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Tassie’s Diverse West Coast & the Tarkine

Nestled in the southern waters of Australia, Tasmania is a geographical gem with unique environmental and geological qualities that can help to sustain a cleaner future for Tasmanians and our planet.

The island’s diverse geography, ranging from rugged mountain peaks to lush rainforests and wild coastal beauty has an abundance of natural resources.

Tasmania’s temperate climate, high rainfall and exposure to “The Roaring Forties” winds supports diverse ecosystems and aids the ability of the island to support an environmentally sustainable population.

Tasmania has a landmass of 6,840,100 hectares with 3,030km of coastline that supports a growing population of over 572,780* people.

* as at June 2023
Source ABS

Tasmania has 19 national parks totalling 1,515,957 hectares, protecting the natural and cultural values of these areas while providing for ecologically sustainable recreation.

The Tasmanian Wilderness World Heritage Area takes up almost 21% of the State with the highest level of protection. Saving our most pristine environments for future generations.

Source: Tasmania.com

In addition, 609,988 hectares of Tasmania’s landmass is Conservation areas in 411 Reserves, protected areas of land predominantly in a natural state. The sustainable use of natural resources may be permitted, such as mining, special species timber harvesting or hunting.

*as at June 30,2021

Source: Tasmanian Parks and Wildlife Service

Another 736,877 hectares of Tasmania’s landmass is held in 376 other reserves, areas and site types that have a broad range of conservation values. Including Aboriginal sites, historic sites, recreation areas, game, nature, regional and state reserves.

These reserves represent 10.7% of the State’s land mass managed for its conservation values but also acknowledges the multi-use land management needed to foster a sustainable society.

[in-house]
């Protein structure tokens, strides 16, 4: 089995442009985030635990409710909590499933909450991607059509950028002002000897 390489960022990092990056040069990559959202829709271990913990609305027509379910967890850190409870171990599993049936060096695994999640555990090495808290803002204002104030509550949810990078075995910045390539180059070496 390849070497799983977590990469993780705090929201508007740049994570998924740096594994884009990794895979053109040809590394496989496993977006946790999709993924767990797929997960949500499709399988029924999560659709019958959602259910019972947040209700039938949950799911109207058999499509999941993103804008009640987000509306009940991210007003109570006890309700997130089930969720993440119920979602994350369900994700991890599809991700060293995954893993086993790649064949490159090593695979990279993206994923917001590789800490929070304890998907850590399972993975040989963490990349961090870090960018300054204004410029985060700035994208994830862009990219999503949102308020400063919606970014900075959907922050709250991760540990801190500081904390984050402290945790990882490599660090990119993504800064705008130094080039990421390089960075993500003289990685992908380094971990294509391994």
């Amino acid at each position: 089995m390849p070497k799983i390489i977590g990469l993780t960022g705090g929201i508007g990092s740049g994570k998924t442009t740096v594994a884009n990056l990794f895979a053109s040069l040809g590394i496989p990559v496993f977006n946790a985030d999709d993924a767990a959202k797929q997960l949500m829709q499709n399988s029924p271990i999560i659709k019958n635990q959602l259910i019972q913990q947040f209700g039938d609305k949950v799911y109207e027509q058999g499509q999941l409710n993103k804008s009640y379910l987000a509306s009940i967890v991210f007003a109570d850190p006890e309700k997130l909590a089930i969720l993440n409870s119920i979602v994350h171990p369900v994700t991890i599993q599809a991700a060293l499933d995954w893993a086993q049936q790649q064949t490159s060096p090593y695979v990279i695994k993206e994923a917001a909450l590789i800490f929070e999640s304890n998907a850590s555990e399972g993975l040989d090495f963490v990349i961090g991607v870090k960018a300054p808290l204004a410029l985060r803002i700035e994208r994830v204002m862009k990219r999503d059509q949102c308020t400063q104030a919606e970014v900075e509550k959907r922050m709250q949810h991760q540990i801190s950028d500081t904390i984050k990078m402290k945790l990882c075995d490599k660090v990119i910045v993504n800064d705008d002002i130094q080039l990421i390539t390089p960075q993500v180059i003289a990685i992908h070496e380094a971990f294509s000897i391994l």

* as at June 30, 2021

The West Coast

The wild West Coast of Tasmania has many rich and diverse aspects to it. Strong Aboriginal heritage, colonial convict past, mining rich geology, stunning natural environments, wild oceans and resilient locals to highlight a few.

The Tarkine area spans around 439,000 hectares of Tasmania’s West Coast. The Tarkine name was first adopted in the 1990’s and recognises the Tarkiner Aboriginal people who inhabited the Sandy Cape region of the West Coast for around 40,000 years.

It contains landscapes of high cultural and environmental value that are protected by a series of National Parks, Conservation Areas & other state managed reserves as well as compliance and standards required by the the EPBC Act.

And at the same time supports a significant amount of infrastructure. Including 2400km of roads, 40km of high voltage transmission lines, 2 hydro power stations, railways & pipelines.

Infrastructure that has supported 173 sites of historic or current mineral extraction.

Solving global challenges for a brighter future needs critical minerals, creative thinking & a willingness to work together.

Getting the balance right is essential. The West Coast of Tasmania is striking that balance. The stunning photos you see of this area are examples of the coexistence of a diverse range of needs including culture, recreation, industry and ecology. When communities work together they can achieve great outcomes both locally and for the planet as a whole. 

See for Yourself

Explore the interactive map below to see how the diverse environment on the west coast of Tasmania has been utilised to sustainably produce the minerals our society needs.

(use the < icon on the right side of map to open up layers)

  • Data on current reserved numbers and population last cross checked January 22, 2024

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